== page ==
Inclusive teaching strategies

The return of the card sort 

Ditch the card sort at your peril. A card sort can be anything from cutting some information up and then piecing it back together to using cards with information and sorting into piles.  Card sorts get a bad press. Often described as a remnant of the past where teachers spent hours laminating and cutting up …

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Exclusionary practice

Being shocked keeps us human.

What appals us initially can become normalised over time if we are exposed enough and our leaders show no reaction. This is especially true when there is motive attached to a mission such as improving life chances for the disadvantaged. Phrases such as ‘kill with kindness’, ‘tough love’ and ‘it’s for your own good’ purport …

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Wellbeing

The Art of Imperfection and the crap-o-meter 

If I ask you what you’re crap at, I imagine you can give me a list. You can add it to my high tech, evidenced-based crap-o-meter if you like. Exercise, not spending time with the kids, saying things I regret to students, spreading myself too thinly … the list goes on.  But what about your …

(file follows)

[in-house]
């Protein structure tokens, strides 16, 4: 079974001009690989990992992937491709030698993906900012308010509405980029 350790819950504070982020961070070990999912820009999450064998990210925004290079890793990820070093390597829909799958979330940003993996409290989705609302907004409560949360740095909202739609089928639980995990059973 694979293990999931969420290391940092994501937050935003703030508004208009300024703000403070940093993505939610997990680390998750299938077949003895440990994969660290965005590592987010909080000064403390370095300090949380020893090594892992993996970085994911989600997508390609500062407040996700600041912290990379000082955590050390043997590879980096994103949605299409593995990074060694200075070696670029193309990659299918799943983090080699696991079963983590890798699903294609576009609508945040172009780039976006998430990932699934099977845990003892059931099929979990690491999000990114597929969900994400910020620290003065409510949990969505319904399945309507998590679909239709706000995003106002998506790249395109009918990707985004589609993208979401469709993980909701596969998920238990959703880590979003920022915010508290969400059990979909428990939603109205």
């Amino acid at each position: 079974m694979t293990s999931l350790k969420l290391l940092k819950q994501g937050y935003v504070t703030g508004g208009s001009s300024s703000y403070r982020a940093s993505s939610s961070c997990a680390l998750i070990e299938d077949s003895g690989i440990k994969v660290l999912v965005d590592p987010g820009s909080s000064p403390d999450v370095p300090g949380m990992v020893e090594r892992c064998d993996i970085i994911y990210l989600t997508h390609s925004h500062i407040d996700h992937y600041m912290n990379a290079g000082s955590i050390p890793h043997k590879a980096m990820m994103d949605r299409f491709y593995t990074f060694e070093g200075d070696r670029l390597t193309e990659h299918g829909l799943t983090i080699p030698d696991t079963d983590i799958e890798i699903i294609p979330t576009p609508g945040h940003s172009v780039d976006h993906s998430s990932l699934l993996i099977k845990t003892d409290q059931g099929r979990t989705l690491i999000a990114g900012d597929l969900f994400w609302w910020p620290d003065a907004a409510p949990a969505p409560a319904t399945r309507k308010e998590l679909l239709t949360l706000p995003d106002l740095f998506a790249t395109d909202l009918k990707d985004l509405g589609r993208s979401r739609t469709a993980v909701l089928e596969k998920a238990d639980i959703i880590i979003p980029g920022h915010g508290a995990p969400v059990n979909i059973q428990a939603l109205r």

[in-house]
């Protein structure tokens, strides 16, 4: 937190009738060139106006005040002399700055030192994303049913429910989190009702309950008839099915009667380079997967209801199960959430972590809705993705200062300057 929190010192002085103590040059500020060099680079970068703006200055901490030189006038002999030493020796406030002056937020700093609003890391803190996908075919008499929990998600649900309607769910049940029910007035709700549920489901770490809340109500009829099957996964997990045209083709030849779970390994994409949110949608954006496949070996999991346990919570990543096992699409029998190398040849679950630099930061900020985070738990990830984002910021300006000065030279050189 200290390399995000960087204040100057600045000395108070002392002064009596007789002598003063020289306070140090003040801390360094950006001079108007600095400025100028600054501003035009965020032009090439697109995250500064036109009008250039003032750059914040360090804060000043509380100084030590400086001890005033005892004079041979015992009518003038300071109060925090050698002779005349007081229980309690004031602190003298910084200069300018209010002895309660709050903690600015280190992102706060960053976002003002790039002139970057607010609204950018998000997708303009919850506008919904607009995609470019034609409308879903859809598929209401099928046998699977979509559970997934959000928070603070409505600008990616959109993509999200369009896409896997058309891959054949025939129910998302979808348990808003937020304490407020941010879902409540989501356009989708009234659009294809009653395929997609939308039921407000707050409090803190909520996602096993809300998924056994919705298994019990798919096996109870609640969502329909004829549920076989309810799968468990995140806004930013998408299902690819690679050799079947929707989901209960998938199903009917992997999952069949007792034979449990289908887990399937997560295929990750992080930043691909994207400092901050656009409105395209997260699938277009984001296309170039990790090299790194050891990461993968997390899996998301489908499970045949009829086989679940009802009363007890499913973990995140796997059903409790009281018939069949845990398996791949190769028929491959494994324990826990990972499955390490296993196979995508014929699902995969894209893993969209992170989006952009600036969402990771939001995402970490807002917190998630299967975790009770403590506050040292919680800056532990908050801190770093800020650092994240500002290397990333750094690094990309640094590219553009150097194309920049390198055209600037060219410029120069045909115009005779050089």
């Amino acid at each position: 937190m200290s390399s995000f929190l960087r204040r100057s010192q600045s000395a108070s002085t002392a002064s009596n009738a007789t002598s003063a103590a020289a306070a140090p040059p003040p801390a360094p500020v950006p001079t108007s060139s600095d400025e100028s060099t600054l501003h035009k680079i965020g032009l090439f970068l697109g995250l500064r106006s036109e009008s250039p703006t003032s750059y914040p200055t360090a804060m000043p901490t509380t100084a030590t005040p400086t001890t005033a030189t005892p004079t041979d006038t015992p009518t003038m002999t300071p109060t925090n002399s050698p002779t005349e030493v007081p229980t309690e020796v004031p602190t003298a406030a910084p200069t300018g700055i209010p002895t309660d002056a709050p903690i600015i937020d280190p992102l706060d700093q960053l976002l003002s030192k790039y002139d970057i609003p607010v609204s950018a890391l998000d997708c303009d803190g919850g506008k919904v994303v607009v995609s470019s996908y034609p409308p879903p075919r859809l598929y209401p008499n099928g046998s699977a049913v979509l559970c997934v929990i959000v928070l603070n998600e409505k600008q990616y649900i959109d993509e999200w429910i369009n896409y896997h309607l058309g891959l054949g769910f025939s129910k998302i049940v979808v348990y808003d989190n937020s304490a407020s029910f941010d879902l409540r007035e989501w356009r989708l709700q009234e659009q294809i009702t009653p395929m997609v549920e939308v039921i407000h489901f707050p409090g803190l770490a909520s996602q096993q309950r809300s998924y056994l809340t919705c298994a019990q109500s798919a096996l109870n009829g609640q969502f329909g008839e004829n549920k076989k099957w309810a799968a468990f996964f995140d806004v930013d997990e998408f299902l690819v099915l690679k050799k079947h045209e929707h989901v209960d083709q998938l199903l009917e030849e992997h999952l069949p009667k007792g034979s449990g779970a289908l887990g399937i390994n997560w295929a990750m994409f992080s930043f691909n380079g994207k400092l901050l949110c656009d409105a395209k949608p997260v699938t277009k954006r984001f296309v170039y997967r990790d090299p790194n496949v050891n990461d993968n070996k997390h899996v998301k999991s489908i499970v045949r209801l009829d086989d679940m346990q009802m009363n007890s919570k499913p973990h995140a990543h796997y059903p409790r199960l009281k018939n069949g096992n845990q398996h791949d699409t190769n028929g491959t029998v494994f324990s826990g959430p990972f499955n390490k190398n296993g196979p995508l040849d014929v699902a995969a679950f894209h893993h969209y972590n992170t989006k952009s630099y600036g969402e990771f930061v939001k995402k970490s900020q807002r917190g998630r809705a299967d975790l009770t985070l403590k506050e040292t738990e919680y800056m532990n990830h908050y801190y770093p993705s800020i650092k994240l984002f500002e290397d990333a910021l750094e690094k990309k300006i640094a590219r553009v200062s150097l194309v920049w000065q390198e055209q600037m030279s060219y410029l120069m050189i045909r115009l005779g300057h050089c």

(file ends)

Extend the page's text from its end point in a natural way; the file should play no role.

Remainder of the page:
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inclusion SEND

Giving SEND learners an equal shot at education

Exclusion has become a social justice issue and shows how England’s education system is failing the most vulnerable. This was my message at the SEND policy review organised by Brahm Norwich from Exeter University this week (4.2.19).  I was invited to give evidence on preventing exclusions following my contribution to the Education Select Committee last …

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Dyslexia

#dyslexiadebate 

Today, (31st January), I was debating with Professor Julian Elliot at UCL on whether dyslexia should remain as a label. I was called brave for agreeing to the #dyslexiadebate but I was beginning to wonder if I was just stupid! Still, Professor Elliot was welcoming and respectful and as is often the way with such …

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